Today is my sister’s birthday. Well…not really. My sister is a “29-er,” a “Leap Year Baby.” I won’t tell you which birthday she’s celebrating – or would be celebrating if she had normal birthdays – but she’s in her teens now…barely! The novelty of her birth date has provided much celebratory fun and silliness over the years. And it’s a convenient cop-out for memory lapses: “I didn’t really forget your birthday; you don’t even have a birthday this year!” Just joking! I would never really say that to my dear sister, but I would be lying if I didn’t admit to holding that card in my hand – “just in case” I ever need to use it. I do remember consoling her on her 30th birthday by pointing out that she was “really only seven and a half!”
Growing up, my sister’s birthday did mean more than just Leap Year Baby jokes. It meant that our mom would make a heart-shaped Red Velvet Cake. Yes, THAT legendary cake! I only know two people who have regularly made Red Velvet cakes throughout their lives: my mom and my friend, Rebecca. Rebecca’s husband is so protective of her recipe that he tried to sabotage it when she gave it to me. I didn’t fall for his “special ingredient,” though. One-half cup “soy sauce?” Please!
Everyone knows the true special ingredient for Red Velvet cake is red food coloring; however, the amount is up for debate. One cookbook I own only calls for one teaspoon, but I’ve seen recipes that call for 1/3 cup – and if my calculations are correct, that’s still less than what Rebecca’s uses (two 2-ounce bottles). ( I read an on-line recipe that called for zero red food coloring!)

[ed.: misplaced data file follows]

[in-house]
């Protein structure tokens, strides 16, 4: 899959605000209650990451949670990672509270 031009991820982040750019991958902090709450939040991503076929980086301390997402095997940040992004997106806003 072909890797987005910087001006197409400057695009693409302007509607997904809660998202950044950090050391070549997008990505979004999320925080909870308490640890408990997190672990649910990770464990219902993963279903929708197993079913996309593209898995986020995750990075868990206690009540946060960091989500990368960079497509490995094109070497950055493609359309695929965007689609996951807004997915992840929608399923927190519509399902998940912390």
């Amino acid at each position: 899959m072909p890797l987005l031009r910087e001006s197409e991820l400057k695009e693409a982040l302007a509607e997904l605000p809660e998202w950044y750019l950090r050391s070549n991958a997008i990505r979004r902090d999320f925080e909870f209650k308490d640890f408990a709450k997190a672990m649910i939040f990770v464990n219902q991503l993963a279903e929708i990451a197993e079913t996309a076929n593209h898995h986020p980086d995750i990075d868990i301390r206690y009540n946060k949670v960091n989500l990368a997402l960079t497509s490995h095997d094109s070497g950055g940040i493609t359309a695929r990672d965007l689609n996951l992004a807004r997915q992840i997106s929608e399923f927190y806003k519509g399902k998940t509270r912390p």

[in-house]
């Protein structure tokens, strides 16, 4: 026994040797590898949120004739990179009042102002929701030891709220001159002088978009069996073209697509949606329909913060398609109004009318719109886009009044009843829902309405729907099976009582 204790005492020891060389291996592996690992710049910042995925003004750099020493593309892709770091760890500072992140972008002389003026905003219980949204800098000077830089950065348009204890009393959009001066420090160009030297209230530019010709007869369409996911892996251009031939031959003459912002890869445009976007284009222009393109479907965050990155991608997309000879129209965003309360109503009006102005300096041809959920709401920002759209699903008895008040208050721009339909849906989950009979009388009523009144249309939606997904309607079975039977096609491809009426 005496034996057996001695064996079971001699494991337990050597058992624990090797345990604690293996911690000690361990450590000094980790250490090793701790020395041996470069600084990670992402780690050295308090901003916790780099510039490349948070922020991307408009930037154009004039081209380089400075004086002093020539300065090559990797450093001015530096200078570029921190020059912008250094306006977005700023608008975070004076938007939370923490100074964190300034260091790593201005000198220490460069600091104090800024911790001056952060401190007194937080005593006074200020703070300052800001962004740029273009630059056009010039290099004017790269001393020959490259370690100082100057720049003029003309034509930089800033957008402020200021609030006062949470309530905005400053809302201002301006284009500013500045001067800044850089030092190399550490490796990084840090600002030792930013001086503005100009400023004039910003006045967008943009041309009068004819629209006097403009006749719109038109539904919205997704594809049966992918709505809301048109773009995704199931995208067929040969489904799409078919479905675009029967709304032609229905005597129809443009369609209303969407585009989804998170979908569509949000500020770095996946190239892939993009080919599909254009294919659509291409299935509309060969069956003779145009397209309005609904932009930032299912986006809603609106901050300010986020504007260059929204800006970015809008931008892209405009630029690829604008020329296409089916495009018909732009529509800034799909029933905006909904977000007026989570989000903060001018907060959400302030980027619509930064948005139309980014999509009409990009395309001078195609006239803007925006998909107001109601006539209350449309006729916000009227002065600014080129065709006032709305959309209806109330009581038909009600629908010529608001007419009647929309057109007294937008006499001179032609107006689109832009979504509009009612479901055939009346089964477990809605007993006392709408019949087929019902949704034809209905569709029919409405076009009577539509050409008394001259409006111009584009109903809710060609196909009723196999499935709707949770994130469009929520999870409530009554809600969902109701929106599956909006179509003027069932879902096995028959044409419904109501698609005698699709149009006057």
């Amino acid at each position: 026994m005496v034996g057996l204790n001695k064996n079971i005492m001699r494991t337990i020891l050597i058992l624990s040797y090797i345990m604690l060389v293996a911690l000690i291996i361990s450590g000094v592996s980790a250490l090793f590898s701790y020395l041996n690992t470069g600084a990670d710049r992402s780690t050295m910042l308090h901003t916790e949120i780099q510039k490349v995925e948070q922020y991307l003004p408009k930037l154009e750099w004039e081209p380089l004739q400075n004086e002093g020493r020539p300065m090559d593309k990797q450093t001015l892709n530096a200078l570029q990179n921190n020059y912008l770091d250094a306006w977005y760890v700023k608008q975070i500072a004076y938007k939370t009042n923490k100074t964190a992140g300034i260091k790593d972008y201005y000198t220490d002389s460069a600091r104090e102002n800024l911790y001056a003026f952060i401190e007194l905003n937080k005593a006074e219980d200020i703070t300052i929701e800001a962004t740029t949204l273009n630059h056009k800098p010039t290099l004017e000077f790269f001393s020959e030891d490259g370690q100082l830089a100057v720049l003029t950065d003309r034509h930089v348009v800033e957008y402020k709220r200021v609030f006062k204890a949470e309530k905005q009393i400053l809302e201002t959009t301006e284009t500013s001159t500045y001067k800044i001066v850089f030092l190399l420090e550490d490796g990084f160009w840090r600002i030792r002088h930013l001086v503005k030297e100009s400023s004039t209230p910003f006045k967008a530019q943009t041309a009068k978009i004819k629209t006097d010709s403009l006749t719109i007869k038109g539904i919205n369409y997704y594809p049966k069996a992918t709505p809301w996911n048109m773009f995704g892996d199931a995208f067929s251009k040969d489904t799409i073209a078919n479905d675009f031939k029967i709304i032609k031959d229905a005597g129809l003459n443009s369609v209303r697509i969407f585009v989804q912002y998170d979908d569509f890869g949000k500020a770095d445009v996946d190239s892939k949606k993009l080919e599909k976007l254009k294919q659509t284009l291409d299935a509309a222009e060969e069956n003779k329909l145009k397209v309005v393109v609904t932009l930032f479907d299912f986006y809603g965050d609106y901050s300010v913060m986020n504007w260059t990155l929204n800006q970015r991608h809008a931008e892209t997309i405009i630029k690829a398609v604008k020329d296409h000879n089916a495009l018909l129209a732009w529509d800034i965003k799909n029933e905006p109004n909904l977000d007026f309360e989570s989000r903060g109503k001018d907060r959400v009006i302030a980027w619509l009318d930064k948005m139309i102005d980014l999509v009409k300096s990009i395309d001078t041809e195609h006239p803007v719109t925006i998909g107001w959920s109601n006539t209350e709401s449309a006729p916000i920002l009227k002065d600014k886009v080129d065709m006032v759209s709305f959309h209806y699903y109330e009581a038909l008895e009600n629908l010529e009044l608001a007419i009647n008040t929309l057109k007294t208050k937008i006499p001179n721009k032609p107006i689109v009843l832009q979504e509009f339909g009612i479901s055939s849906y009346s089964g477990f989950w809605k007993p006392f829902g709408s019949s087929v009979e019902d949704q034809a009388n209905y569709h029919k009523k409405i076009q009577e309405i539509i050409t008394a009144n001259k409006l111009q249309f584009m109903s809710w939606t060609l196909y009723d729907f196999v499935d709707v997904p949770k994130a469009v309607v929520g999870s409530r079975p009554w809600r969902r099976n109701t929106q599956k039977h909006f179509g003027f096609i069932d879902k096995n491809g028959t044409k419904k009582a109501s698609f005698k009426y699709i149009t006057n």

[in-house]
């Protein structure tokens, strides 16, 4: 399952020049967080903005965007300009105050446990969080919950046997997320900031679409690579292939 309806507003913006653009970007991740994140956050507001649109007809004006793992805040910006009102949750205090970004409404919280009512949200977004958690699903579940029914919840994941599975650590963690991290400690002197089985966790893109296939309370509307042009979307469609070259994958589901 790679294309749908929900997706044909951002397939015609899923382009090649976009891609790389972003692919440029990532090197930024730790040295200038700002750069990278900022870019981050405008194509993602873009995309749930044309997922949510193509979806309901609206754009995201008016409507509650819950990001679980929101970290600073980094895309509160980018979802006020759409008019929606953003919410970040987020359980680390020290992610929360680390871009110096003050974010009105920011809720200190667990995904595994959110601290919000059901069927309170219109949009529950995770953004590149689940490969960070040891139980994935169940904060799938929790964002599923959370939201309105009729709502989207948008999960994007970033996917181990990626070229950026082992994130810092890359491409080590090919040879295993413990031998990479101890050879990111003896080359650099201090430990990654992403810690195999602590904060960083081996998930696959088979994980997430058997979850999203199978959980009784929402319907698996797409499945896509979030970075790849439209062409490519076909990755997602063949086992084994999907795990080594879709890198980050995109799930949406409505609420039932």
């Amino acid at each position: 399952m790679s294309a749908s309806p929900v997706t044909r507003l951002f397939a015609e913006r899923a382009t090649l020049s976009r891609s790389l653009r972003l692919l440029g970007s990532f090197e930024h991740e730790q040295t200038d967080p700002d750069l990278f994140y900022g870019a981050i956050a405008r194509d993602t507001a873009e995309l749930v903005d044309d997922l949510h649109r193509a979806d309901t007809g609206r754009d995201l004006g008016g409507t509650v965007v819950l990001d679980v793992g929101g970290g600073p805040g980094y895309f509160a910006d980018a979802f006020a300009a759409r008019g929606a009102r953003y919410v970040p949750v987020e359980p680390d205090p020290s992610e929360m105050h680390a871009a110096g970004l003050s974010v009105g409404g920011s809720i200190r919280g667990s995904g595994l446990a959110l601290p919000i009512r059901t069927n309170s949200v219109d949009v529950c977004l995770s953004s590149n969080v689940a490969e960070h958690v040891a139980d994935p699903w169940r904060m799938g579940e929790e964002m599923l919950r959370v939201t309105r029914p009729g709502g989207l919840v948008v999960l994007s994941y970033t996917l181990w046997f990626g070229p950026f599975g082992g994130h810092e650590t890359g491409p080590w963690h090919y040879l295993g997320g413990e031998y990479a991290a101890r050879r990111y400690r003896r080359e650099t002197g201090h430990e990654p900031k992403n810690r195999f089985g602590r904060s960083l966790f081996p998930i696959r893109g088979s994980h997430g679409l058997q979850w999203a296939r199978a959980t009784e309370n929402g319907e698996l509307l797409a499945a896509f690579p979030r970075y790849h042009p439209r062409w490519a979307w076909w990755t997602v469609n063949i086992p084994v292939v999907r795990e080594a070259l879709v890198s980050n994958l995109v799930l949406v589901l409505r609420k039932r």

I’m sure my husband probably wishes I would actually make a Red Velvet cake in honor of my sister’s birthday. But how could I share that with all of you? Instead, I’m giving you the opportunity to take this little Red Velvet Cake Quiz. So, it’s a little dry…that’s usually the way my Red Velvet cakes turn out!
2. A traditional “RVC” calls for a butter roux frosting. What’s the main ingredient in a “roux” frosting?
3. What is the main ingredient for the “non-traditional” RVC frosting?
4. Which famous New York hotel is associated with the legend that it billed a customer $100 for the recipe?
5. Which vegetable is said to have been used in the past to give the cake its red color?
6. This chef’s “American Cookery” cookbook recipe for RVC only uses one teaspoon of red food coloring. Name the chef.
7. Why did the cake fall from popularity in the 1970’s?
8. For which talk show host is the cake a favorite?
9. Which company markets a “Moist Deluxe Red Velvet Cake” mix?
10. Which 1989 movie featured an RVC?